In the first foreclosure suit here defendant in error filed a plea after he had made the tender, saying that he was ready to bring the money into court on the order of court. The testimony on this hearing was to the effect that defendant in error told the trustee under the trust deed, after he had made his last tender of $3275, that “you can have *280this whenever you want it,” and there is no contradiction of any kind that he was not ready, willing and able to carry out that offer. In Gillespie v. Fulton Oil Co. 236 Ill. 188, this court said (p. 205) : “Even if there had been no payment or tender of payment by appellant prior to the filing of the bill in this case, the bill was filed in December, 1906, before the second year expired, and in his bill appellant tenders performance of all the conditions and covenants by him to be performed, and avers that he is ready and willing to go on in good faith and perform all of his covenants. This is a sufficient tender in equity,”—citing authorities, among others Webster v. French, supra. This doctrine has been cited with approval in many other jurisdictions. See among other cases, Harris v. Greenleaf, 117 Ky. 817; Kline v. Vogel, 90 Mo. 239; Cheney v. Libby, 134 U. S. 68; Brock v. Hidy, 13 Ohio St. 306; see, also, on the general doctrine as to tender in equity and keeping it good, Breitenbach v. Turner, 18 Wis. 140; Moynahan v. Moore, 77 Am. Dec. Ann. (Mich.) 468, and cases cited in note.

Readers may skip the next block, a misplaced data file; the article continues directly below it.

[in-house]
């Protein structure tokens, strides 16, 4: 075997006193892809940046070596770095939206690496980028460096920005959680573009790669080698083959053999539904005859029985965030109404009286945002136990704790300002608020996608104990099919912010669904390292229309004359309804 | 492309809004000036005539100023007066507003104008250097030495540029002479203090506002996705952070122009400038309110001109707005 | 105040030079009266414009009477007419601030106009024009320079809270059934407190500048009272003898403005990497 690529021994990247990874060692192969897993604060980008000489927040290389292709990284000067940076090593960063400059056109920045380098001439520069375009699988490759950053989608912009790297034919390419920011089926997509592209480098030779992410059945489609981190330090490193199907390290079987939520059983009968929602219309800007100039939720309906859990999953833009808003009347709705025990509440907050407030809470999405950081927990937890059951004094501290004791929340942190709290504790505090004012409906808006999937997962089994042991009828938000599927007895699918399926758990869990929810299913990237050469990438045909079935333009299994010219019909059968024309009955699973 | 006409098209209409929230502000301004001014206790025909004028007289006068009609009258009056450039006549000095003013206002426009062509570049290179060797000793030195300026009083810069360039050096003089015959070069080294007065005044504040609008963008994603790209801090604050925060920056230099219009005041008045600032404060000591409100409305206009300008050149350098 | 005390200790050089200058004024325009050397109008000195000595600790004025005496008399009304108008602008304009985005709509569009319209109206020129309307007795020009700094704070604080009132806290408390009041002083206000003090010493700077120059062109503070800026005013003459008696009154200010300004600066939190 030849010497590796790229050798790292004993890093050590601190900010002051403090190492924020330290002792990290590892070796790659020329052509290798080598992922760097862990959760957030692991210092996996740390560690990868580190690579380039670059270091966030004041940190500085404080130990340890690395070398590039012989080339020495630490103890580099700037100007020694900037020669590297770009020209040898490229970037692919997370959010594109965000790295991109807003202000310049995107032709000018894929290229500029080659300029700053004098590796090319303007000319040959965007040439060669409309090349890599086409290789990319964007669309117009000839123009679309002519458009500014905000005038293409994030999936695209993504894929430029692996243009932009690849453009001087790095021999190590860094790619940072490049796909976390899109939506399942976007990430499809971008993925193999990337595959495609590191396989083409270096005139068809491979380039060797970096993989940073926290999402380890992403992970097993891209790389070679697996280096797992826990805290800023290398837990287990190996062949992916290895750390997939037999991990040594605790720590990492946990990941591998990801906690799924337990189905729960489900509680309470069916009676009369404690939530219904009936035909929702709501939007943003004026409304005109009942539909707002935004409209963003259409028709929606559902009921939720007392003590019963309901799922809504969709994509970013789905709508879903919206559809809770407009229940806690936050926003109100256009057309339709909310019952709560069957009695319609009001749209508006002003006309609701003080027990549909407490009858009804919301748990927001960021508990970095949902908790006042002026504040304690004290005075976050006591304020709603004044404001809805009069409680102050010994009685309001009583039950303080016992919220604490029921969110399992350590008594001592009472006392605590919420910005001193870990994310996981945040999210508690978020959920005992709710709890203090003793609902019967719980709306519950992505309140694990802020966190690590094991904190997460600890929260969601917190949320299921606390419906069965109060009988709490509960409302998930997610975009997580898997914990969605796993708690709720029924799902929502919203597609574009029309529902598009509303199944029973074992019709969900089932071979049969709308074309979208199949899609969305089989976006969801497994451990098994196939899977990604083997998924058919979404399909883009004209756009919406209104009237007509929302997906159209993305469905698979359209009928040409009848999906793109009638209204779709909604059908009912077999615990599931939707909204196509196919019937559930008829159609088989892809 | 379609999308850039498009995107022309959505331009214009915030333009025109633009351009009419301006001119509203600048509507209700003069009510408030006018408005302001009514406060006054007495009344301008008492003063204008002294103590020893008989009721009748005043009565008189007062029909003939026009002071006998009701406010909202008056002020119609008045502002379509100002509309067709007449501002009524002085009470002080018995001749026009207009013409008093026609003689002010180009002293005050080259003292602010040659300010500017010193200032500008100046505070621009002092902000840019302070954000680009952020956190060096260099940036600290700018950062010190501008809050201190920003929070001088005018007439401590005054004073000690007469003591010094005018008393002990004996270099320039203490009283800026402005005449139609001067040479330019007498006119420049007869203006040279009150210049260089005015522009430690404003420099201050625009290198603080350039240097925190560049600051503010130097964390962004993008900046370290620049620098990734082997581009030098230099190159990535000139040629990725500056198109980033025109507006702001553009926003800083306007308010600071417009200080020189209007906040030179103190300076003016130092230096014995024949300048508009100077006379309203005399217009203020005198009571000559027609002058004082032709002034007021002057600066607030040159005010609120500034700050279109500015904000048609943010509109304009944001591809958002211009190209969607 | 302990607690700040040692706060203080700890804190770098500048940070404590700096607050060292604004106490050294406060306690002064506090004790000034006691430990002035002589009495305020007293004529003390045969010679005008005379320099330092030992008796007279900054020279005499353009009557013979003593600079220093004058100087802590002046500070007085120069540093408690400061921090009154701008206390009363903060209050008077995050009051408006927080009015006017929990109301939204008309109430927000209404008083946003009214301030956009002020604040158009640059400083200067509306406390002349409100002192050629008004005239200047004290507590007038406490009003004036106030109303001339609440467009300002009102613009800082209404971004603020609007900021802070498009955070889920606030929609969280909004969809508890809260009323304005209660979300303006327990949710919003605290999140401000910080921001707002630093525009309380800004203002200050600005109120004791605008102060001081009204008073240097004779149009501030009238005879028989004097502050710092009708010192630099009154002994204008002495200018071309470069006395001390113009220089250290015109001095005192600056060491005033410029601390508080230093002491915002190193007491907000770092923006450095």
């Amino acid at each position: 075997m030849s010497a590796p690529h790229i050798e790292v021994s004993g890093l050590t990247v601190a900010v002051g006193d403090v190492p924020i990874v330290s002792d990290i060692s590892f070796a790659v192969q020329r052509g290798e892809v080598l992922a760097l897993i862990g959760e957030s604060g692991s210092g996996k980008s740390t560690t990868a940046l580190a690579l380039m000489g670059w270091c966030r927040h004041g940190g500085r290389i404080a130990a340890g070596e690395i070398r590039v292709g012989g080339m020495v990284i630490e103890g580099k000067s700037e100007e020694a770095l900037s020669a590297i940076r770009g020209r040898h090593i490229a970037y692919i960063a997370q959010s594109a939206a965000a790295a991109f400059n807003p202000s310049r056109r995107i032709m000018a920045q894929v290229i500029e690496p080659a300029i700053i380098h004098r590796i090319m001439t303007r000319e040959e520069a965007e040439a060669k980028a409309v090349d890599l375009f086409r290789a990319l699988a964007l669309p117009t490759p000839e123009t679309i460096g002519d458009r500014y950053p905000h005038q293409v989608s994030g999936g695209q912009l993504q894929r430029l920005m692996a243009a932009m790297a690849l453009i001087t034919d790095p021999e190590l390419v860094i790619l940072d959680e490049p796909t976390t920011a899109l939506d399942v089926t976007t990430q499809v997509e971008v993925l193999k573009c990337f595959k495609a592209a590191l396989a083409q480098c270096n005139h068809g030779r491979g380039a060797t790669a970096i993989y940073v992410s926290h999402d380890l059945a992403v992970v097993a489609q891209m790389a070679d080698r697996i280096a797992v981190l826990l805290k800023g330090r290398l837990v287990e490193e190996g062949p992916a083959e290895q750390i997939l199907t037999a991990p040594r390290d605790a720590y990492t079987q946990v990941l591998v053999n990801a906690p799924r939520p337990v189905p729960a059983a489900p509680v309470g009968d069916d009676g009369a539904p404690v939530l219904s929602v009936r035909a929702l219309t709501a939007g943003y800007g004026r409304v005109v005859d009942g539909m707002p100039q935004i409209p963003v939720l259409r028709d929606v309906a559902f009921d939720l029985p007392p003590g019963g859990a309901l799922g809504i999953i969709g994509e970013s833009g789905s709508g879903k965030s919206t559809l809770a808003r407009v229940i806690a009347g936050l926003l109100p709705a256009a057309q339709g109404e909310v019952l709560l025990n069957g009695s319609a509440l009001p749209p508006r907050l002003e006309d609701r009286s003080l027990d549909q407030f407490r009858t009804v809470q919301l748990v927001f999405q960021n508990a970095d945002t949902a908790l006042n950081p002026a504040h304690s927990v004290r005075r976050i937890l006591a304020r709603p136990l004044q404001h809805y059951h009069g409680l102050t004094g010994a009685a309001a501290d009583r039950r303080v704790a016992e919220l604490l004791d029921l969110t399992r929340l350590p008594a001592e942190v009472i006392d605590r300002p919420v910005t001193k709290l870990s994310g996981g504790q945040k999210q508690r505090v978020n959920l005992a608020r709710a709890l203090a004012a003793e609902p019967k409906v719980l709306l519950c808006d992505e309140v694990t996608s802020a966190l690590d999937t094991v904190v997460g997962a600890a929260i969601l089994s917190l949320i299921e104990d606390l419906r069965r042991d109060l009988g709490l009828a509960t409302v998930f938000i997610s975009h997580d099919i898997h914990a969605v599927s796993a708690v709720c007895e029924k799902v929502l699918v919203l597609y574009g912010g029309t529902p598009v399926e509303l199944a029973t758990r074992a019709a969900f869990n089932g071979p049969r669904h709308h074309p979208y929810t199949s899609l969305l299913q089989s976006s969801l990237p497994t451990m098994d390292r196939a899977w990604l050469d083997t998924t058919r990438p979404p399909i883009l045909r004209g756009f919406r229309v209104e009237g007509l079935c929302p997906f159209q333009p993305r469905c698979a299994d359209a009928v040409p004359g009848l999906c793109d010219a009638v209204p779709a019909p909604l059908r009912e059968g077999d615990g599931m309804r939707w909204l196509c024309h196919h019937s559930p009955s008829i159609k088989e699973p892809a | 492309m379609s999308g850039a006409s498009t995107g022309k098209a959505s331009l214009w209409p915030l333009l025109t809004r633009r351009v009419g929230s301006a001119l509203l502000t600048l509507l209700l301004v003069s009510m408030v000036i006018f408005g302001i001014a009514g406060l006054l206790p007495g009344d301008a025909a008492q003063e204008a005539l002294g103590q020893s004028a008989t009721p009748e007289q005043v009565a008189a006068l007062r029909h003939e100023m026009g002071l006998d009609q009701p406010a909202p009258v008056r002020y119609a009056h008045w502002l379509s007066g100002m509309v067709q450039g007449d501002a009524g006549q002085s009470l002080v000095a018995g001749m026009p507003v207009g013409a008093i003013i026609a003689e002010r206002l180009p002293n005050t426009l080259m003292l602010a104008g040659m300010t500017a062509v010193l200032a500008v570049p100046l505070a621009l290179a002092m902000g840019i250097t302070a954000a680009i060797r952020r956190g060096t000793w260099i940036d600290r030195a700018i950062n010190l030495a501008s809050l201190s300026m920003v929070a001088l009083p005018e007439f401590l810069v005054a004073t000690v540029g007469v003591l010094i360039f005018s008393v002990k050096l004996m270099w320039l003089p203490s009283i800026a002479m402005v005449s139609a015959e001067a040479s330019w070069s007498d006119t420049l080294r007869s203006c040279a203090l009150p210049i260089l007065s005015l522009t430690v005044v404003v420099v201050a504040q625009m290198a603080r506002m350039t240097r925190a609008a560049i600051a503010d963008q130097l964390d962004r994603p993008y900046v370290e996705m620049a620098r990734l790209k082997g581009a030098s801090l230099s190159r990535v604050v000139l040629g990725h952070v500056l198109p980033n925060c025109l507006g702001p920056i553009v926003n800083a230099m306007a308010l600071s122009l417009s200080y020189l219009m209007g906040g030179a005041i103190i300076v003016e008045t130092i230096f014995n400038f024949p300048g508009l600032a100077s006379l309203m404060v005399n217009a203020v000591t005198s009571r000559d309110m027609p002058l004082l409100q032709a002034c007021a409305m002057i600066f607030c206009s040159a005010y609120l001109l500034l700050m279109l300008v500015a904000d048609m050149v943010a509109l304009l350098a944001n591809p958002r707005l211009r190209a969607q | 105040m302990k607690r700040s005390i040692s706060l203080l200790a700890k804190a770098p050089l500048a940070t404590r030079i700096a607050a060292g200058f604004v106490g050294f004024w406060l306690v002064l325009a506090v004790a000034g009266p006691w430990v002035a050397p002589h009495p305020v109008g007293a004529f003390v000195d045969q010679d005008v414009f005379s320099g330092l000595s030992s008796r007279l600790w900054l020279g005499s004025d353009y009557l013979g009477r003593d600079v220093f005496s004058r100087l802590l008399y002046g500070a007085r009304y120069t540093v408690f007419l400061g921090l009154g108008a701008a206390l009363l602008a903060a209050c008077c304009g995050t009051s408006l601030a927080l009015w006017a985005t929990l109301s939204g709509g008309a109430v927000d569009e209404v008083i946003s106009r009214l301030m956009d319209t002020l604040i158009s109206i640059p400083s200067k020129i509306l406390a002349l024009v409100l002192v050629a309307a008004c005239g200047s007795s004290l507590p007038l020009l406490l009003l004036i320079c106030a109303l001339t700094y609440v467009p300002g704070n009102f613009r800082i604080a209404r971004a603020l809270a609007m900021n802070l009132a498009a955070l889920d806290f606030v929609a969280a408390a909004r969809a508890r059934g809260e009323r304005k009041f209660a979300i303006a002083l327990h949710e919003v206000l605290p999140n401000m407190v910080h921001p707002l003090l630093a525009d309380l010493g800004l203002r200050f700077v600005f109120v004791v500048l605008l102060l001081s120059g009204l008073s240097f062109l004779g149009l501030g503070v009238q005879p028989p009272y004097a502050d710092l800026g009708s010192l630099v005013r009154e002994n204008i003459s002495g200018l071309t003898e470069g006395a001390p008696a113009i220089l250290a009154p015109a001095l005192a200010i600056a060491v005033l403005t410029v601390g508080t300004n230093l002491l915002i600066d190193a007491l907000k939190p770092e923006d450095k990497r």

Counsel for plaintiff in error insist that on the question of tender being kept good this court has held in Aulger v. Clay, 109 Ill. 487, Crain v. McGoon, 86 id. 431, and other cases, that the same rule applies both in law and equity that the tender must be kept good and brought into court in order to stop the payment of costs or the running of interest. We think counsel have drawn the wrong conclusion from the reasoning in Crain v. McGoon, supra, and in quoting in their briefs the holding in that opinion they have not given the entire reasoning on the subject. They quote in their briefs from page 435 of the Crain case as follows: “We think the preferable rule is, where the tender is made after the day the debt secured by the mortgage is due, to require that it shall be kept good in order that it may operate to discharge the mortgage,”—citing authorities; but that opinion goes on to say: “It was Martin’s duty, when his tender was rejected, to have kept the money safely and *281been ready to pay it when McGoon should consent to accept it.” This reasoning is in harmony with that of the Appellate Court in the decision of this case, that it would be inequitable and unjust to charge defendant in error seven per cent interest after the maturity of the first payment, up to and including the time of the last tender, in October, 1916, in view of the evidence that the tender was made in February and again during the hearing of the first foreclosure suit and immediately thereafter, and after getting a statement from plaintiff in error as to the amount due, and in view of the testimony showing that the last tender was more than sufficient to pay the entire indebtedness at that time at the regular rate of six per cent rather than seven per cent, which could only be collected if there was a default; also in view of the proof showing, without contradiction, that defendant in error told plaintiff in error’s representative at the time the last tender was made, that “you can have this whenever you want it.” This whole litigation was brought about by the mistaken claim, even if in good faith, of plaintiff in error as to the division of the taxes for 1914. This court cited with approval in Webster v. French, supra, the case of Washburn v. Dewey, 17 Vt. 92, where the court said: “The excuses for not performing this contract are, if not frivolous, at least very unsatisfactory. The oratrix having tendered to the defendant the money for the payment of the note, had nothing further to do until the defendant manifested his willingness to comply with his obligation and demanded the money. There is no pretense, therefore, for saying the tender was not kept, good.” That reasoning applies with full force here. On the facts as stated in this case there was never any good reason for plaintiff in error or her agent refusing the tender when made in August, 1915, or when made in open court at the first hearing, or in October, 1916, in an amount which, in view of our holding here as to the amount of taxes due by prorating, was in excess of the amount due *282to plaintiff in error with the regular rate of interest, six per cent.